Decision-making skills - along with general cognitive function - decline significantly in older adults, according to a new study by researchers from the Yale School of Medicine, New York University and the University of Sydney.
A study says decision-making skills decline significantly in older adults. (Photo by Thiti Wannamontha)
In the study, 135 people between 12 and 90 years of age were asked to make 320 financial decisions involving varying gains or losses and differing levels of risk, such as a gain of five United States dollars versus a chance to win either eight dollars or nothing at all, or a loss of five dollars versus a chance to lose either more or nothing at all.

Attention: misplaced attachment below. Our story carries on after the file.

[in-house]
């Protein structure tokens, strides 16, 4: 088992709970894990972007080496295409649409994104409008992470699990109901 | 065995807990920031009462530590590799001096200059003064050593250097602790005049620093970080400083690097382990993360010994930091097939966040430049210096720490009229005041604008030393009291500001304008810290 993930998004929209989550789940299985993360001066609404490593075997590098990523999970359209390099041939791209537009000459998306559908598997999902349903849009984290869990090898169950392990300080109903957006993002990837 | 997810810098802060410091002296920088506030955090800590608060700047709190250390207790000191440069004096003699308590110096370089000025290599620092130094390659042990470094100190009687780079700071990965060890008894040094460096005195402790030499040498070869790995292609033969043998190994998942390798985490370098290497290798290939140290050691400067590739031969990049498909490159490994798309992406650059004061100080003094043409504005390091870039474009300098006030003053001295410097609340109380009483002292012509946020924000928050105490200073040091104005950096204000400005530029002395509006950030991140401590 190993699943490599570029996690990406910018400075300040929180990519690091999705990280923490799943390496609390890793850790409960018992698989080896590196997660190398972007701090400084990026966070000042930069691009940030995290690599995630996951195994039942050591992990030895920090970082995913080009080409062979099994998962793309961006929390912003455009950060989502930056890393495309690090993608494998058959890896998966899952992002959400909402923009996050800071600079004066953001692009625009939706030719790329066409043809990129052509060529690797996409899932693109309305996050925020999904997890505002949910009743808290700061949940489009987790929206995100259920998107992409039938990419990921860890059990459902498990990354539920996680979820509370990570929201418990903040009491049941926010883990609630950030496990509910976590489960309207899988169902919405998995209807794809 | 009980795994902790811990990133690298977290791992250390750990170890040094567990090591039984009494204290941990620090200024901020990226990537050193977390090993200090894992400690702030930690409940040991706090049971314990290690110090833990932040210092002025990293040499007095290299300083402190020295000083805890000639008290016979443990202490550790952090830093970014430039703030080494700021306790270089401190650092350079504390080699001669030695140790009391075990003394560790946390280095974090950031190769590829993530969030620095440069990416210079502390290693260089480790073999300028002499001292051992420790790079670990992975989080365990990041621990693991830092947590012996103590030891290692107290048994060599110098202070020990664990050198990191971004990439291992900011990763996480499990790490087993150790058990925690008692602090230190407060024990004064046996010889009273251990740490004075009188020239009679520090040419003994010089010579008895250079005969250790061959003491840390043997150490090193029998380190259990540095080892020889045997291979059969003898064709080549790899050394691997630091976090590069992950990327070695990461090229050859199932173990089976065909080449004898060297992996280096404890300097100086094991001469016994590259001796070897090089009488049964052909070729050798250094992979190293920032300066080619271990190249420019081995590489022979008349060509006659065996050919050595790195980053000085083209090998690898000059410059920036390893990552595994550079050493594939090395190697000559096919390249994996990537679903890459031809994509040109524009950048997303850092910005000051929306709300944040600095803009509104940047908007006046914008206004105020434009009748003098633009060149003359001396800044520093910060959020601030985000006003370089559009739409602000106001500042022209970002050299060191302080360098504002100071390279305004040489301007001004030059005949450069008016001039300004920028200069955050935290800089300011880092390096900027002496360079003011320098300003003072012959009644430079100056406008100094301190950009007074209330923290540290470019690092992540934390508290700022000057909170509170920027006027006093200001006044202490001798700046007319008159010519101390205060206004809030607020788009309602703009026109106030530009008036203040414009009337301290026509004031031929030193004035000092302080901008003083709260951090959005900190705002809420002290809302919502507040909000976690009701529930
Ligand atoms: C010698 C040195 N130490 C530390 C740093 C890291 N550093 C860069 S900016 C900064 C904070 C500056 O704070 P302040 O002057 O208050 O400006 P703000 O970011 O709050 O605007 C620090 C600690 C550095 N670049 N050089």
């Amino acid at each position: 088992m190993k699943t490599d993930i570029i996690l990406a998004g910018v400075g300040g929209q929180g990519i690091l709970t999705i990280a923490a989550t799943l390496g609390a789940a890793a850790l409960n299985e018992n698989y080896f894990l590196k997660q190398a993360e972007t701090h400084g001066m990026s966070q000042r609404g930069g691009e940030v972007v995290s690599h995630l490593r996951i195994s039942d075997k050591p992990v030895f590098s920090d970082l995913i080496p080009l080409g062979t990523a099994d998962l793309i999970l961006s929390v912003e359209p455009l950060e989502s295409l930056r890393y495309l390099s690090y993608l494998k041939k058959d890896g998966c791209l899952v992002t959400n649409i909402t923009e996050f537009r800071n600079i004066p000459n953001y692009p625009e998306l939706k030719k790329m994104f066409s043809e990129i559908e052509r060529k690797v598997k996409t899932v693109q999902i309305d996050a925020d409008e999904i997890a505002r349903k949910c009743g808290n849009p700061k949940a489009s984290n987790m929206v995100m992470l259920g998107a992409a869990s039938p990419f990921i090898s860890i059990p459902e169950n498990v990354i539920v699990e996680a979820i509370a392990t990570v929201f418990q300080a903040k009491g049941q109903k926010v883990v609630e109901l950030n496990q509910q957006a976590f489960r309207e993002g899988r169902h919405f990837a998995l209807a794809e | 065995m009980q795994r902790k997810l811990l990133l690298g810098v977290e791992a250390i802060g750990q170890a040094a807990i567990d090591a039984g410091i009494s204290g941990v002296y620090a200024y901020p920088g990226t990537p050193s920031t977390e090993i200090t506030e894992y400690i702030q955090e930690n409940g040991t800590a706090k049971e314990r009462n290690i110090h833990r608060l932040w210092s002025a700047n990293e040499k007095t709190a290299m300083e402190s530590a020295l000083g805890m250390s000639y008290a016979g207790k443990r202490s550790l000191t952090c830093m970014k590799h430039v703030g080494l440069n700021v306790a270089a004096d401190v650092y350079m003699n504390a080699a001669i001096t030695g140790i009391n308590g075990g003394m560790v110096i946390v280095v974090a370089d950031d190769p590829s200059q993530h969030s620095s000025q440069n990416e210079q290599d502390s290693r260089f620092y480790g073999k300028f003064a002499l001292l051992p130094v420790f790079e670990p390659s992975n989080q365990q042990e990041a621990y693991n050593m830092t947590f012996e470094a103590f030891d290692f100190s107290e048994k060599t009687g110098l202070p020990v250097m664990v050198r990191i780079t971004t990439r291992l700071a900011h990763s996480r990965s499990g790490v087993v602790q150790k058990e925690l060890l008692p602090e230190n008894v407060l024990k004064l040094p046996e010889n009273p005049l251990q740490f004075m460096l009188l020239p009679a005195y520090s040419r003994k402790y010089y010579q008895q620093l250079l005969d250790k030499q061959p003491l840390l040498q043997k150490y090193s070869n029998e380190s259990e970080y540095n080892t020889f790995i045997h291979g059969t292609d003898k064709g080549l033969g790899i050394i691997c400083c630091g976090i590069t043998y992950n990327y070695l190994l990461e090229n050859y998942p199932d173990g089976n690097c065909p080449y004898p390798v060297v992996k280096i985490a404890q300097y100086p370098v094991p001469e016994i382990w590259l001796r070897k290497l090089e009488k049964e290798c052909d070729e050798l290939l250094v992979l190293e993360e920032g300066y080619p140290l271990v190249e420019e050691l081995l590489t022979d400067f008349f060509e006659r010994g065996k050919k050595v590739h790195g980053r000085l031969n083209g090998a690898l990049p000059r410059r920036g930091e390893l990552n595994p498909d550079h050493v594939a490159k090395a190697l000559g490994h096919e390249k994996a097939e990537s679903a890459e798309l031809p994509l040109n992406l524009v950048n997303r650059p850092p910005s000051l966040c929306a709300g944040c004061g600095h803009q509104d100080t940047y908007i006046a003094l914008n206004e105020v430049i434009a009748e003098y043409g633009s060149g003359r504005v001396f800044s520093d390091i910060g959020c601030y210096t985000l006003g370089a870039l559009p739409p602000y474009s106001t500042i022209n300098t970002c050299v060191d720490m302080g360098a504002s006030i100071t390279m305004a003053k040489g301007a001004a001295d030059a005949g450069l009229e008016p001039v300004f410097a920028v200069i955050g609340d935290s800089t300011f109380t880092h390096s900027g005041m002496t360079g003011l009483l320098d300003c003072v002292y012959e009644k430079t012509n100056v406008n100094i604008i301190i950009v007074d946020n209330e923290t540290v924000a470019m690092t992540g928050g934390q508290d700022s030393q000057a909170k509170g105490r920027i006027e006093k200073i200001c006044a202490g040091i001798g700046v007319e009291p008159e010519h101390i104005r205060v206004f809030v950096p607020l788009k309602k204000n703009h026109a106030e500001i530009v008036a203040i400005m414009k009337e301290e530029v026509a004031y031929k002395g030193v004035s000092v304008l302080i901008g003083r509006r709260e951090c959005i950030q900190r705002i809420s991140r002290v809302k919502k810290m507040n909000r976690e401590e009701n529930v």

The large number of choices in the study allowed the researchers to draw conclusions about the participants' choice consistency.
Particpants over 65 years of age were more risk-averse when it came to gains and chose a certain payment over a "lottery" option more often than participants aged 30 to 50. But they took significantly more risks when they could gamble on a loss.
As a result of their choice inconsistency, the over-65s earned, on average, about 40 per cent less in the gain and loss trials than the other age groups.
"Just as elders show profound declines in cognitive function, they also show profound declines in choice rationality compared with their younger peers," the researchers say in their study, which was published in the Proceedings of the National Academy of Sciences of the United States.
They found that risk attitudes over a lifetime seemed to follow an inverted U-shaped curve, with adolescents aged 12 to 17 years and over-65s more risk-averse than adults between the ages of 21 and 50.